Some of this stuff, I want people to see what it's like inside Morgan Mckinley. You can do that using various video interviews. We're doing another thing as well called Startup Life where we talk about the challenges that we face and it gives people insights into what it's like to work here. And it is. I'm a normal guy. Granted, I'm a director of a business but I still have the same challenges people have and we have a lot of fun in here which is good to show people, because we're recruiting. 

The Tech Talk Toronto you mentioned there, I'm really interested in speaking to people, real people, who are trying to do things a little bit different.

The next one we'll be releasing is with James Rodmell and he's talking about this crazy stuff now, cannabis technology which you'll see. I came home the other day and I had these things on my door. It was a food order thing but weed order so they can deliver weed to do your door. That's crazy! And that's going to open up a whole new industry so for example that's a disruption if you want, or an innovative new scene that's going to be happening in Toronto and we chat to him about that.

It's not just technies. They get all the show. They get all the light.  It's people who have to create cultures within tech as well. I'm planning on talking to a few HR leaders and people leaders because their job is so tough, trying to retain talent. That's the theme - chatting to awesome technologists, awesome HR people and people who are doing things a bit cooler, a bit different and are human. That's the key. They have to come across as, 'hey, look - I'm a normal person but this is what I do.' I think that's important.

6. You're supporting the upcoming InnovateWork Toronto event at MaRS. Why did you decide to sponsor InnovateWorkTO? [11:49]

It's great to be involved in this one and we went to the last one, as you know Bill. We found awesome people. The one thing is, everyone in that room had the same challenge and that's why we're in business. It's so hard to find talent, to keep talent. People were sharing ideas about how to do it, what worked for them.

What I really liked about it, and this is different from Dublin, maybe Europe, I'm not sure, there were technologists, there was HR, there was recruiters. A really good blend. You don't see that as much in Europe. You wouldn't see a team of recruiters mixing with HR people. It just doesn't happen like that for some reason and that's not a good thing. Over here I thought it was a good event and I'm looking forward to the next one. The next one in MaRS is going to be even bigger and better.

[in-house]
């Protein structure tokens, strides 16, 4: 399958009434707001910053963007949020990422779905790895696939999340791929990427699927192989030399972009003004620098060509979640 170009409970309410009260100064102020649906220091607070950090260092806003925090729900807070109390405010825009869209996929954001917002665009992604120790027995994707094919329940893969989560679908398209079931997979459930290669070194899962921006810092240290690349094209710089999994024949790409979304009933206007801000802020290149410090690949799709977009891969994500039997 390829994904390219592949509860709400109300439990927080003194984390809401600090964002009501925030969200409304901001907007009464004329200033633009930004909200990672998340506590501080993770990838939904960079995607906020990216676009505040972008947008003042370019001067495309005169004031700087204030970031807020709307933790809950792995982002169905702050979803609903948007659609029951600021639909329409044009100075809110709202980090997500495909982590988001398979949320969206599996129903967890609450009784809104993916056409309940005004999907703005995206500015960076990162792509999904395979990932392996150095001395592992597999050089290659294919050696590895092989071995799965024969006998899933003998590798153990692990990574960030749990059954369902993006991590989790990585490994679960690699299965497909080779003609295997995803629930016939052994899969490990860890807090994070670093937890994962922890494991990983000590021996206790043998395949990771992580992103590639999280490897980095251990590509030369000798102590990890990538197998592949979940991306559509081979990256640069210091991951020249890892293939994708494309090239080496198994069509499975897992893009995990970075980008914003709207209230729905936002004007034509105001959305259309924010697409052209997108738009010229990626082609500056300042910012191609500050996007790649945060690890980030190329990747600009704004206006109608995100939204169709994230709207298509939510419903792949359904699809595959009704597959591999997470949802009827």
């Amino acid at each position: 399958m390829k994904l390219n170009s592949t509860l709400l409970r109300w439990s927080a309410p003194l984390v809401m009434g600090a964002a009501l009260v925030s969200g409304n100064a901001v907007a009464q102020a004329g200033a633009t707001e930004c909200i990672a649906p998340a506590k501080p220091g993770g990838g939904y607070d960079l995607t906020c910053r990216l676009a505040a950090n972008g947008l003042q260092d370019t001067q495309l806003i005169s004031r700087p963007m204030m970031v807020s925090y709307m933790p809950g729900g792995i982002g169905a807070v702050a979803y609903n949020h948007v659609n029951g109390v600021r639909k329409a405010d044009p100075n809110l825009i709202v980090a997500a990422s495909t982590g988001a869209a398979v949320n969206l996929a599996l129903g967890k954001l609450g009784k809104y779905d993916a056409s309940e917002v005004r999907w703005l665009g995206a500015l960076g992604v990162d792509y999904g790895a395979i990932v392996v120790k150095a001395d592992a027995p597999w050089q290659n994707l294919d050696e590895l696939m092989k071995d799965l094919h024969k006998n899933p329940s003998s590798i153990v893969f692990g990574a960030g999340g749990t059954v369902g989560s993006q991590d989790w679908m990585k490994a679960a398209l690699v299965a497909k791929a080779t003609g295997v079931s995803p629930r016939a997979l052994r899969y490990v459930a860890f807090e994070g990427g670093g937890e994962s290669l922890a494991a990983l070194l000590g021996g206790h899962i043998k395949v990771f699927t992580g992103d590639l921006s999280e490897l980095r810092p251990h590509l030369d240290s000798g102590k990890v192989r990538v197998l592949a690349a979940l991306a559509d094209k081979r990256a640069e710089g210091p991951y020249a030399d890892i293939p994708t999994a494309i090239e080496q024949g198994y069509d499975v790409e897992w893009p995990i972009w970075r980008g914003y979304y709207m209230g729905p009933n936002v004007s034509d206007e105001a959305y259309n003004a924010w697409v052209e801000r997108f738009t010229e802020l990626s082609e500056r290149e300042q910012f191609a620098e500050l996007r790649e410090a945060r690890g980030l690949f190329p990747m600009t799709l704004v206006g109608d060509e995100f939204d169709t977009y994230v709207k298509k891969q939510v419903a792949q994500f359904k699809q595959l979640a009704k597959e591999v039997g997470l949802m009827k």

It having that mix, because everyone has the same problem. It doesn't matter if you're a tech recruiter or in HR as an internal recruiter for a tech company - same problem, share the challenges and it makes for a really interesting evening.

The next one is going to awesome for sure!

7. Obviously you and your team have been working really hard, but what exactly are you doing when you’re hardly working? [13:52]

Does that mean what we do when we're not in work? Is that what that question is?!

It's funny, I was thinking about this question this morning. At the moment there's three of us here and we're trying to launch this business but we do like to have a bit of craic, a bit of fun. As a team funnily enough we're all very much into music and the guitar. Last Friday we went to Derek's house and we were playing the guitar, having a few beers and just enjoying ourselves. 

That's not a pre-requisite by the way. If you want to join Morgan Mckinley you do not have to be a musician or anything! I think we have enough bad singers in the group at this stage.

I am into fitness, Derek plays a lot of soccer, Ben plays ball as well. Standard stuff. We enjoy ourselves, go out for a few beers on a Friday. Celebrate good wins. That's kind of it. Nothing crazy I guess.

Bill: If you ever need a background didgeridoo player, let me know. That's my secret superpower.

Ian: I play the guitar but I generally only play it after six beers and then I forget everything so I can play it probably badly after a few pints. It's a good laugh though.

8. I noticed you are running Boston Marathon in 2018 and are sponsoring Mooreland's Children's Charity here in Toronto, can you tell us a bit about that? [15:41]

That probably would have been one of the answers to the last question, for me personally. I run a lot. I got into running in 2010 basically because I was a bit out of control in my personal life. I was drinking every weekend and my mental health was quite poor. Since I discovered running I found that it really helps me physically and more so mentally.

For any one that runs, you can probably relate to this. If you go out in the morning, before you go to work, get an hour's run in and get some fresh air and your blood flowing. You feel better, sharper and I think it puts your mind in a better place.

And that's something that I've brought to the business. I do believe that you can have a higher performance if you look after yourself. High performance through well-being is something I'm a firm believer of.

The Boston marathon will be my eighth marathon. I like to do these things. If I can raise money for a well-needed charity like Mooreland's, I may as well do it. Hopefully we can reach about $1,000 or more. It's for a good cause. Like I said, I enjoy running for marathons anyway so if I can tie it in to a good charity here in Toronto then that's awesome.

9. How can we learn more about Morgan McKinley Technology? [17:30]

I'm pretty active on [social media]... on LinkedIn is a good platform to see what we do. That's an area where I share our content or our website or get in touch with me on LinkedIn.

We'll be doing more of these Tech Talks, Startup Life. Any one can reach out to us on any of those platforms and we'd be happy to reach out and help if we can.

Bill: Ian Kinsella, thank you for being a guest.

Ian: Thank you very much! That was great, thanks.

Ian Kinsella's picture
Director | Technology Recruitment, Canada
ikinsella@morganmckinley.ca